Posted by Laura Ercoli on Friday July 14th, 2023

Italian Supreme Court upholds validity of shape mark for Tic Tac box

A ruling of the Italian Supreme Court in a dispute concerning the shape mark covering the Tic Tac mints’ box confirms that trademark registration for packaging offers a valid defence against copycats and unfair competition.

Registrazione packaging

The box registered EU-wide by Ferrero as a shape mark.

The first civil section of the Italian Supreme Court issued a ruling on 28 April 2023, published on 11 May 2023, in proceedings between Italy’s Ferrero S.p.A. (Ferrero) and Polish company Mocca Spol. S.R.O. (Mocca).

The District Court, and later the Court of Appeal, of Turin had already ruled that the sale in Italy by Mocca of boxes of mints bearing the “Bliki” trademark had not only infringed the shape marks held by Ferrero for the boxes of its “Tic Tac” mints, but also amounted to unfair competition.

Mocca appealed the decision of the Turin Court of Appeal before the Italian Supreme Court on several grounds, all of which the higher court struck down as either inadmissible or unfounded.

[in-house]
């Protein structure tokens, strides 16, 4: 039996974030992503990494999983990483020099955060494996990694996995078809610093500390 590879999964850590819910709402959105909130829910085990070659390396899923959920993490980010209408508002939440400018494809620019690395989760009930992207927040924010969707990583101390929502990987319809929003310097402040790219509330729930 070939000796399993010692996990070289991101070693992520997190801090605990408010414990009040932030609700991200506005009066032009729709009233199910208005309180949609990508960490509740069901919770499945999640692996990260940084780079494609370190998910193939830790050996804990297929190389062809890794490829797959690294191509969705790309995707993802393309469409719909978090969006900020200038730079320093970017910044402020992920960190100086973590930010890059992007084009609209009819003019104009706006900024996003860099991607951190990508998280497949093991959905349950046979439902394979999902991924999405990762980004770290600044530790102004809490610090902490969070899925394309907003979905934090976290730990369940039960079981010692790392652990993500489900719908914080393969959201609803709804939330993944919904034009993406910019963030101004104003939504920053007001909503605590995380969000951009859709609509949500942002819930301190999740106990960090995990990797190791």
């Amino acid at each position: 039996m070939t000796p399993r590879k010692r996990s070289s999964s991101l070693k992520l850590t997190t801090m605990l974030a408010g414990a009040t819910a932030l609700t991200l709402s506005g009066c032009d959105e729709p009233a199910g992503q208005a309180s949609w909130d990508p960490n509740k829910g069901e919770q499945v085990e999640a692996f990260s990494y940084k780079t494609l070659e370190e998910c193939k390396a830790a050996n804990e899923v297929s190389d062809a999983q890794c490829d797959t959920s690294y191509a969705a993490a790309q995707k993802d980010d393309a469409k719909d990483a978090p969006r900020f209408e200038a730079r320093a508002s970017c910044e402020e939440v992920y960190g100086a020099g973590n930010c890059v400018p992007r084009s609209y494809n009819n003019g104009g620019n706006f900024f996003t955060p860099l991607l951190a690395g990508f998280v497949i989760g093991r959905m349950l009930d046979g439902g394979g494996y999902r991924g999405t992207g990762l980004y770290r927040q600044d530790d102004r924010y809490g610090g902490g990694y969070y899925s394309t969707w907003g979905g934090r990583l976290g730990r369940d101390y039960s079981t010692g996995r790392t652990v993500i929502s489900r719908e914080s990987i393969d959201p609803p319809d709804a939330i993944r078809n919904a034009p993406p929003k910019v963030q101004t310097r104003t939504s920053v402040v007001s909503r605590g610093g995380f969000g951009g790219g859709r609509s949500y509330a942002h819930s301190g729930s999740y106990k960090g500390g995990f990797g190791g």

In one of the pleas in particular, Mocca maintained that the shape mark owned by Ferrero for the box for “Tic Tac” mints was not registrable under current trademark law, firstly because the shape was functional, and secondly because the shape of the box added “substantial value” to the product, changing the product’s identity and increasing its value.

The Supreme Court’s ruling confirmed that as far as applicable trademark law is concerned, a “functional shape” is a shape that is indispensable for obtaining a functional result; in the case at issue, the shape of the box for which Ferrero holds trademark rights is not the only possible shape fulfilling the function of packaging mints, therefore it is neither “functional” nor does it confer substantial value to the product; the court concluded that Ferrero’s trademark registration for the “Tic Tac” box is valid.

The decision also pointed out that it is precisely because the shape of the “Tic Tac” box is not the only possible shape for a box of mints, that such a shape allows consumers to distinguish the origin of the product; the box therefore possesses “distinctive character”, which is a requirement for trademark registration.

The Supreme Court rejected the appeal entirely and ordered the appellant to bear the expenses; Mocca will therefore no longer be able to sell in Italy its “Bliki” product in the contested box, and a penalty is to be applied for each box sold after the date set by the court.

The ruling confirms the crucial importance of registering packaging as a trademark to fight counterfeiting and unfair competition especially in the food sector, a particularly crowded market where packaging is decisive in guiding consumers but is also very easy to imitate.


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